Some of the characteristics possessed by an individual in a population can be said to be inherited - i.e. derived from the previous generation. These characteristics are passed on, in a fairly predictable way, as a result of sexual reproduction. Sexual reproduction also introduces an element of randomness, so that variation is brought about in a population. These two almost contradictory factors - dependable inheritance of characteristics from parents, and variation within the population - are essential to an understanding of the process of evolution.
Give some examples of characteristics which may be inherited by a child from his or her parents.
> hair colour
> eye colour
> skin colour etc etc.
We shall return later to a methodical consideration of the way in which these characteristics are passed on; it is certainly too simplistic to imply that characteristics like facial features of children can merely be attributed to parents by looking at them, without knowing the background of previous generations.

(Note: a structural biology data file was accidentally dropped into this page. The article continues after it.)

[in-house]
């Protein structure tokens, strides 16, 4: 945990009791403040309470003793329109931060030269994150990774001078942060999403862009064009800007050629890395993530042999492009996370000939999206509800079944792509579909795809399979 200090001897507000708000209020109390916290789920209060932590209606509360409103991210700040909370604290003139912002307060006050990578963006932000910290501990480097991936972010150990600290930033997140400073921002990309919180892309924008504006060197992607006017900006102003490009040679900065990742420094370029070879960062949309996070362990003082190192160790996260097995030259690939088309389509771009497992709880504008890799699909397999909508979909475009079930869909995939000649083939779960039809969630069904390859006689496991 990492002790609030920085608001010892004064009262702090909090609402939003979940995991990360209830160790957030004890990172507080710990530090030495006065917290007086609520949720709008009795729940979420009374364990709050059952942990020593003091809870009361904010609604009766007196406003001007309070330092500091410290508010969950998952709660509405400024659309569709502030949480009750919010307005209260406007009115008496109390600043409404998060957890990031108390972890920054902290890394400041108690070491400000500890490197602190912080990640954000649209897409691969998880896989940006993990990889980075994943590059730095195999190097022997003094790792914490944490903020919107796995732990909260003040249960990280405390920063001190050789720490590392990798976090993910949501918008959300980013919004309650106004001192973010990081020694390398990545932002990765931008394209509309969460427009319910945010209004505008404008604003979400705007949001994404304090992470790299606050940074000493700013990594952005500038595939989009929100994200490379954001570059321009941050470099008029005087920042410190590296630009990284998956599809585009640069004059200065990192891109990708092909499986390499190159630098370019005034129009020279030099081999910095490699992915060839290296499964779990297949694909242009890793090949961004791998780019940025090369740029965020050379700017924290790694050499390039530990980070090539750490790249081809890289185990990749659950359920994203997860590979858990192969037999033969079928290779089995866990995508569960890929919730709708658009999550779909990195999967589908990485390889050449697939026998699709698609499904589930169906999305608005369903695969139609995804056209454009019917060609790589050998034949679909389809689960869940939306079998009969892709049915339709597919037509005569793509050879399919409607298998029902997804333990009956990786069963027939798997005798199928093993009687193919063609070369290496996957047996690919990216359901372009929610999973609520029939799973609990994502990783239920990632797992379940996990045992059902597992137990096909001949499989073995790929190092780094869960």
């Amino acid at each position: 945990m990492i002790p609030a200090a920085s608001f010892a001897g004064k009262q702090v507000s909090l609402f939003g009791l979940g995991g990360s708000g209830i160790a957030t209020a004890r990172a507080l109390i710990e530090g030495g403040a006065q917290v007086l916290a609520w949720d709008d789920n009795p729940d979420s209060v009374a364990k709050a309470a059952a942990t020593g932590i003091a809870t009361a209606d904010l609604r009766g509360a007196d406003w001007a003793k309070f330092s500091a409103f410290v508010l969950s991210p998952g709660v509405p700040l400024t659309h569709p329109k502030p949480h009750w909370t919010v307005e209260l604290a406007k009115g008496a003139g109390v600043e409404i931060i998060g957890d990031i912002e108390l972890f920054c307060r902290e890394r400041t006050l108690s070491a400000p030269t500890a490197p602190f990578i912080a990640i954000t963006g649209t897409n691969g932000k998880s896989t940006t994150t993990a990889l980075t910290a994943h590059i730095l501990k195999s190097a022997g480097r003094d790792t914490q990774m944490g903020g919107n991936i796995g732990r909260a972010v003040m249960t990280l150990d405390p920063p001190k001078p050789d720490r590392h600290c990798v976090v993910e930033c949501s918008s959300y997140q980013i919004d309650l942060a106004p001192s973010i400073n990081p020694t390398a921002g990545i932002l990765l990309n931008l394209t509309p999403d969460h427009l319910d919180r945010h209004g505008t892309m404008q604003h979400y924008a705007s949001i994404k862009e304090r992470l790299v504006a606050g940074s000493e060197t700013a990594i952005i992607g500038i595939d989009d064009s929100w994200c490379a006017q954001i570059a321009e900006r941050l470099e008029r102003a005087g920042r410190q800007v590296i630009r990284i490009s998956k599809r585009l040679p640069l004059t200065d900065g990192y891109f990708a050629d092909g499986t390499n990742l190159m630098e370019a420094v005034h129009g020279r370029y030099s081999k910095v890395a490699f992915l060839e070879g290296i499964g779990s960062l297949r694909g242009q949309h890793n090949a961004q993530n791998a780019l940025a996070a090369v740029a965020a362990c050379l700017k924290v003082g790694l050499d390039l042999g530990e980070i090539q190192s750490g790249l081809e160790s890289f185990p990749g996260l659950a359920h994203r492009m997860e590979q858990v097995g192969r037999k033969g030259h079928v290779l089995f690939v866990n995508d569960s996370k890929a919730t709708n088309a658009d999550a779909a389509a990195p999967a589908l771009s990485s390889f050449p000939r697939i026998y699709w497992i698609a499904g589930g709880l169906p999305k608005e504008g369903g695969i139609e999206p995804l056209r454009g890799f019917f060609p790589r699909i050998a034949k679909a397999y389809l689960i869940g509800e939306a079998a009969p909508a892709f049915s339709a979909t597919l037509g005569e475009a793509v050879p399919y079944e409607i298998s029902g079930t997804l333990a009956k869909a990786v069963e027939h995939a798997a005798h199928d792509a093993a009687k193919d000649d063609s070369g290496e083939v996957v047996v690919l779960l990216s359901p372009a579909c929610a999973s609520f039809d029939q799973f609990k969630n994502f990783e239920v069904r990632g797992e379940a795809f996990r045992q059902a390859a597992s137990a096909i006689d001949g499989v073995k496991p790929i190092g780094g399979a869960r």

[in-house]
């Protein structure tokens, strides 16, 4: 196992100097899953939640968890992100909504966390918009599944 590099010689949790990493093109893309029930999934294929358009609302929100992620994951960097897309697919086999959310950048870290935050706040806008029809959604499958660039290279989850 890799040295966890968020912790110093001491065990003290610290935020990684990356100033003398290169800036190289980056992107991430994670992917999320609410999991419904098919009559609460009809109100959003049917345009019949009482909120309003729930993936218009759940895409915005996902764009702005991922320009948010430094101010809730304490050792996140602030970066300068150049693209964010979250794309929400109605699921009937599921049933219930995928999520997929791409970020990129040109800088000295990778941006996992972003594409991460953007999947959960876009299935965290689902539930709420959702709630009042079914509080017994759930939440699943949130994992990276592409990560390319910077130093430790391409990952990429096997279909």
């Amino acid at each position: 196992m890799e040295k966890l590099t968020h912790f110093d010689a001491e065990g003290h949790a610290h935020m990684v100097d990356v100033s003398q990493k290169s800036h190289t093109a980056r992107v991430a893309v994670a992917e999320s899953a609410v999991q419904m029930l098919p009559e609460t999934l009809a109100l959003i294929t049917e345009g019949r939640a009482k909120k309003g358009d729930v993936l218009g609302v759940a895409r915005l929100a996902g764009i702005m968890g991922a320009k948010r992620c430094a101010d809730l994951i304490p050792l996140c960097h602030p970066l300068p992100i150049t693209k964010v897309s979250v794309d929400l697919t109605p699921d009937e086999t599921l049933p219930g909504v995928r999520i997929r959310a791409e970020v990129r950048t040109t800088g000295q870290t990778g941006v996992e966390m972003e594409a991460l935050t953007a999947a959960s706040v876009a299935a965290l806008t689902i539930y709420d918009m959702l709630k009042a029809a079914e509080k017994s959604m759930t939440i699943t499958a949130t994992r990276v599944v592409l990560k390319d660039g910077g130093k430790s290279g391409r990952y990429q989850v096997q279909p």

The examples often chosen give the impression that inheritance covers only trivial features, such as the shape of the human chin, or ear-lobes. However, an extremely wide range of characteristics are known to be passed on in this way. In fact, practically every aspect of normal human body functioning is under hereditary (genetic) control, because there are many examples of fairly rare "conditions" (diseases which cannot be transmitted from one person to the next, but which are caused by defective functioning of certain cells) which can be inherited in exactly the same way as hair or eye colour. These inherited forms of "disease" may also be called inborn errors of metabolism.

See if you can find some examples of these inherited human conditions which may be passed from one generation to the next.
> sickle cell anaemia
> Huntington's chorea
> cystic fibrosis
> haemophilia
Other characteristics are said to be acquired during life (non-inherited). These may also be said to be caused by environmental effects.
Give some examples of acquired human characteristics.
> scars
> fillings
> ability to speak other languages
> ability to ride bicycle etc.
It must also be said that some characteristics probably have both an inherited and an environmental basis, such as (possibly) I.Q. - intelligence quotient. The balance between them is the answer to the "nature versus nurture" question.